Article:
Marty Balin’s Love Without End, Amen
Jefferson Starship’s late vocalist gave me an early lesson in true romance.
The first time I ever heard Marty Balin’s name was in 1981 when Casey Kasem introduced the singer’s first solo hit “Hearts” on his weekly American Top 40 radio countdown. The single would go on to peak at number eight, the same position Balin had reached three years earlier, singing lead on “Count on Me,” Jefferson Starship’s final Top 10 hit as Jefferson Starship.
I paid homage to “Count on Me” on my personal blog Theme for Great Cities, on March 31, 2012. Exactly six and a half years later, I’m paying homage to Balin, who died on September 27 at age 76, by revisiting what I wrote about “Count on Me” that day.
Have you ever really loved a woman (or man)? Enough to write — or sing — lines like this?
“Emerald eyes and china perfume
Caught in the wheel and lost in
The feel of a love so soon
You make my song
Into the night and saved by the lite
Of a love so strong”
Cats have nine lives to live. Most rock & roll bands have but one. Jefferson Airplane/Jefferson Starship/Starship had three, and enjoyed notable success in each one.
Alas, some were better lived than others. Jefferson Airplane (1965–1972)would have been indispensable if it had never recorded anything other than “White Rabbit.” Starship (1984–1989), which crash landed creatively while soaring commercially with three number-one singles (“We Built This City,” “Sara” and “Nothing’s Gonna Stop Us Now”), was little more than a late-’80s cash cow.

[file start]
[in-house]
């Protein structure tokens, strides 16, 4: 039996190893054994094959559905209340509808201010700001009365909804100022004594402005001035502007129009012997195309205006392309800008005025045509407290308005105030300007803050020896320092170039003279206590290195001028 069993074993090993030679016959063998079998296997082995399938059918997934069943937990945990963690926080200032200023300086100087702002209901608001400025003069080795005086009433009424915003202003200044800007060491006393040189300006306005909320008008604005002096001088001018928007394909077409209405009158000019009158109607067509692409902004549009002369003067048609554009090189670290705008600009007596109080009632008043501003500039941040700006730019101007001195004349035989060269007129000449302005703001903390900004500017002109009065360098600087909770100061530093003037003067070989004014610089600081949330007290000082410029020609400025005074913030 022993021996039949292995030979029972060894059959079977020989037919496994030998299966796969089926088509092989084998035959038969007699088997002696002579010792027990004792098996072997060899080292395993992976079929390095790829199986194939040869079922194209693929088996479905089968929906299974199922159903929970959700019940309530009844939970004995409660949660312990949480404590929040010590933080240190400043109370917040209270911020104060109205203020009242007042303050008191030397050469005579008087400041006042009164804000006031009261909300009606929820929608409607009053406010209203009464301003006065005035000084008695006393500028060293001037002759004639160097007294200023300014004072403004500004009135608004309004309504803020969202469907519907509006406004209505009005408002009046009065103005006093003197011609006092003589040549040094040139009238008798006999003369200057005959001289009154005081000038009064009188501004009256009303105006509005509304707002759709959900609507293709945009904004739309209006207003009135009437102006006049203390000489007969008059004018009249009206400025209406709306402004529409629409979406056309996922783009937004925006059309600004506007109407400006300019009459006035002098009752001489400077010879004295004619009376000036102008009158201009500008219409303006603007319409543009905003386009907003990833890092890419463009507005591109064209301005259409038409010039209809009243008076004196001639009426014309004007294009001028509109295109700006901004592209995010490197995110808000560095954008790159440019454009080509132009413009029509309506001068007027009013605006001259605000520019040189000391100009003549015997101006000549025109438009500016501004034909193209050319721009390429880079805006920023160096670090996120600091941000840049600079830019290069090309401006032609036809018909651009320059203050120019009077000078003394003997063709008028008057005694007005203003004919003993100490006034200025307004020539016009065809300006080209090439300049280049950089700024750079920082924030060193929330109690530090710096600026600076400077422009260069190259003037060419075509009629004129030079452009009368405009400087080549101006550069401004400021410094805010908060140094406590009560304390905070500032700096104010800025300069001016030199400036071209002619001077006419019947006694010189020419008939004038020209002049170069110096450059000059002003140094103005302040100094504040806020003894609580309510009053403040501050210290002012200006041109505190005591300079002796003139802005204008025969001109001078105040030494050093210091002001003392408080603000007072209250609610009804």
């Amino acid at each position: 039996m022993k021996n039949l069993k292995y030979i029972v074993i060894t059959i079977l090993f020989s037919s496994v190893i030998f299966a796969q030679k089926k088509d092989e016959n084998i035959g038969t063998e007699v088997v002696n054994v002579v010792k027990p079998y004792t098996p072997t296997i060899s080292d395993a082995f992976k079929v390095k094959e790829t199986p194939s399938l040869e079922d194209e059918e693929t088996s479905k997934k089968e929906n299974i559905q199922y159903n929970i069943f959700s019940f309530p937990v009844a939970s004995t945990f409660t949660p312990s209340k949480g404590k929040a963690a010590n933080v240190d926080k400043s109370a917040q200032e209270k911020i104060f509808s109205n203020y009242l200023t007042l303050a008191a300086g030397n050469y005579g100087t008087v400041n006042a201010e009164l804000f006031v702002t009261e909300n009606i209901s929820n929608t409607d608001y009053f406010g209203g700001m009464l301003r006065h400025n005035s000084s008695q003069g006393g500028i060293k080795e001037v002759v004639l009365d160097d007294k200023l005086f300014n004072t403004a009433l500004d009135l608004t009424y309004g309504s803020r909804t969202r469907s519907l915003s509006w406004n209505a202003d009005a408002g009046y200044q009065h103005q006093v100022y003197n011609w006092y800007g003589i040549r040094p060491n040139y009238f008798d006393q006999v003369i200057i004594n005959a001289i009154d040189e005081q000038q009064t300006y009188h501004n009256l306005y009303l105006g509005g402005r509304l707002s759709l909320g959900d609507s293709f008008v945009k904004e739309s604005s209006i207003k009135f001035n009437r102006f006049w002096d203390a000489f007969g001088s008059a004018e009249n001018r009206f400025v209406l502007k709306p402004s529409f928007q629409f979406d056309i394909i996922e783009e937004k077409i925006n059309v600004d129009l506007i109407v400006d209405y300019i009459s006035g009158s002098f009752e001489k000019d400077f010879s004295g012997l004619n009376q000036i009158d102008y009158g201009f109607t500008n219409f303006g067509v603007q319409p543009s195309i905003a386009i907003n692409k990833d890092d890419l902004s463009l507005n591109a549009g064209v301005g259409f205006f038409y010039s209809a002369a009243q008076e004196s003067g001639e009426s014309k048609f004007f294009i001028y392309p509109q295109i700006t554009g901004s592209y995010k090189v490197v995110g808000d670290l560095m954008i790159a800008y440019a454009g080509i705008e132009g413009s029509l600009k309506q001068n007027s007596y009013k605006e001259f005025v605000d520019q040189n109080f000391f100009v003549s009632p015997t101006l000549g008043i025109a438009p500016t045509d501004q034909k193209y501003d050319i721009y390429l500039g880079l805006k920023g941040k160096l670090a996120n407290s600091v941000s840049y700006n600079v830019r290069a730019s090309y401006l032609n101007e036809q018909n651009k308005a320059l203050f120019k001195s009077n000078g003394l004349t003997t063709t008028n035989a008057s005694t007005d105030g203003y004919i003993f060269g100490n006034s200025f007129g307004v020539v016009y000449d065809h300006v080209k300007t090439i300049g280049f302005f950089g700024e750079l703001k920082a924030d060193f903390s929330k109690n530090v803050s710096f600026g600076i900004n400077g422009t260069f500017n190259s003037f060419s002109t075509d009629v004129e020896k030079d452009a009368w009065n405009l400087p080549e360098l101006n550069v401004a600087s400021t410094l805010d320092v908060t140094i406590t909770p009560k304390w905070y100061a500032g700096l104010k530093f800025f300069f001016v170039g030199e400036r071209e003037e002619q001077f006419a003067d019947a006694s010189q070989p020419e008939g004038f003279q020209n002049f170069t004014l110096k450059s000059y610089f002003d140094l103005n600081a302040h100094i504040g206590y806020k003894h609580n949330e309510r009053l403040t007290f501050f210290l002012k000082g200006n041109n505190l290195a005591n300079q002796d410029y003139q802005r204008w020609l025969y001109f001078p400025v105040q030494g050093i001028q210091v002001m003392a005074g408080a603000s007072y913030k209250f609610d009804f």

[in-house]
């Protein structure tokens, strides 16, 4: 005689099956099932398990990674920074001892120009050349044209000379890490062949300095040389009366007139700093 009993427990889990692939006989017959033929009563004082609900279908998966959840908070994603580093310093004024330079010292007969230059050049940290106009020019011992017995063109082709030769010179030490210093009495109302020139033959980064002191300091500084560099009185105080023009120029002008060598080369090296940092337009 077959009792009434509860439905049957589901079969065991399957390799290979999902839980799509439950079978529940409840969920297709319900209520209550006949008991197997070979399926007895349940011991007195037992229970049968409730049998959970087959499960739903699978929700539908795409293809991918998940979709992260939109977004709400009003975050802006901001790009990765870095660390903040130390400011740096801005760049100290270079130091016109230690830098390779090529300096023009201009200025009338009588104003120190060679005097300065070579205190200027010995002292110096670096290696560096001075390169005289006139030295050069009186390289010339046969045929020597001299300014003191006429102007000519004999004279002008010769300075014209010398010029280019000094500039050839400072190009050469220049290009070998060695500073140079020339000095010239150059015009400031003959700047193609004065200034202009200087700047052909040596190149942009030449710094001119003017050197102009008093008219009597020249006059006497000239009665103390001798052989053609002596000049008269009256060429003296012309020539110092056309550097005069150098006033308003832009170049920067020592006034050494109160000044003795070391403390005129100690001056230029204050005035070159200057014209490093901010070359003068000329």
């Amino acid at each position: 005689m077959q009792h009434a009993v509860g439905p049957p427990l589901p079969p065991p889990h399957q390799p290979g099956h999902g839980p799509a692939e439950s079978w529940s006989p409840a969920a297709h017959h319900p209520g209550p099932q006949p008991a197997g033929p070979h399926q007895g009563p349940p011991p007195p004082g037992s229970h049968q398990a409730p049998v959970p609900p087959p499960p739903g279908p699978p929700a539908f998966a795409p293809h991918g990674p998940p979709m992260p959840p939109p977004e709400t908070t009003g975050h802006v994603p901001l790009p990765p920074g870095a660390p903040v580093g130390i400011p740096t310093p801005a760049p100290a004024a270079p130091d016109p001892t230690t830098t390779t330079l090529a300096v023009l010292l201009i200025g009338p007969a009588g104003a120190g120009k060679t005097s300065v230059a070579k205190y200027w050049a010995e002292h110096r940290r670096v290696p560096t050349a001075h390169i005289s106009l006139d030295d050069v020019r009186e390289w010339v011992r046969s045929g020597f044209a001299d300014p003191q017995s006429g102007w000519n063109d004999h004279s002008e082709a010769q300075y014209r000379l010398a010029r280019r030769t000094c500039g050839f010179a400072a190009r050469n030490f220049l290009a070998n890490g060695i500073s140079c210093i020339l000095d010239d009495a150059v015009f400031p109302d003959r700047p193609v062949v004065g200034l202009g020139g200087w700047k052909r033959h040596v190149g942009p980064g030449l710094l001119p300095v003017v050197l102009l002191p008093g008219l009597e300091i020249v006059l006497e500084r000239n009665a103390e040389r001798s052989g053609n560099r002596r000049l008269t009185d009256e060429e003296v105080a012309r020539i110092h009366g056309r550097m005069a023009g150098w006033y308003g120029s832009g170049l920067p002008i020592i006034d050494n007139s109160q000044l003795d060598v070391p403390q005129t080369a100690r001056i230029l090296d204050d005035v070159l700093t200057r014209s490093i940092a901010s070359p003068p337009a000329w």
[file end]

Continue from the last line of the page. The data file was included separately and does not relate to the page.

But it’s Jefferson Starship (1974–1984) that will forever have a special place in my heart, mostly because of one incredible love song that I can still remember hearing on the radio every day when I was eight years old. I had no idea who was singing at the time, but as hymns to everlasting love go, they don’t get more beautiful than “Count on Me.” It was deservedly a big hit (number eight on Billboard’s Hot 100) in 1978.
I’m not sure why Wikipedia devotes an entire page to Whitney Houston and CeCe Winans’ “Count on Me” (same title, different song) also a number eight hit almost exactly 18 years later, and identically titled singles by the Statler Brothers and Bruno Mars, and not Jefferson Starship’s, but what does Wikipedia know? (Apparently, Wikipedia has learned something since 2012. Jefferson Starship’s “Count on Me” now has its own page.)
Thankfully, “Count on Me” — and, by extension, the incomparably talented Balin, who also sang lead on three other Jefferson Starship indispensables: “Miracles,” “With Your Love,” and “Runaway”— have always gotten their full due on YouTube. In 2012, I found various “Count on Me” videos there and a live rehearsal version from 1978 that I never knew existed.
R.I.P., Marty Balin.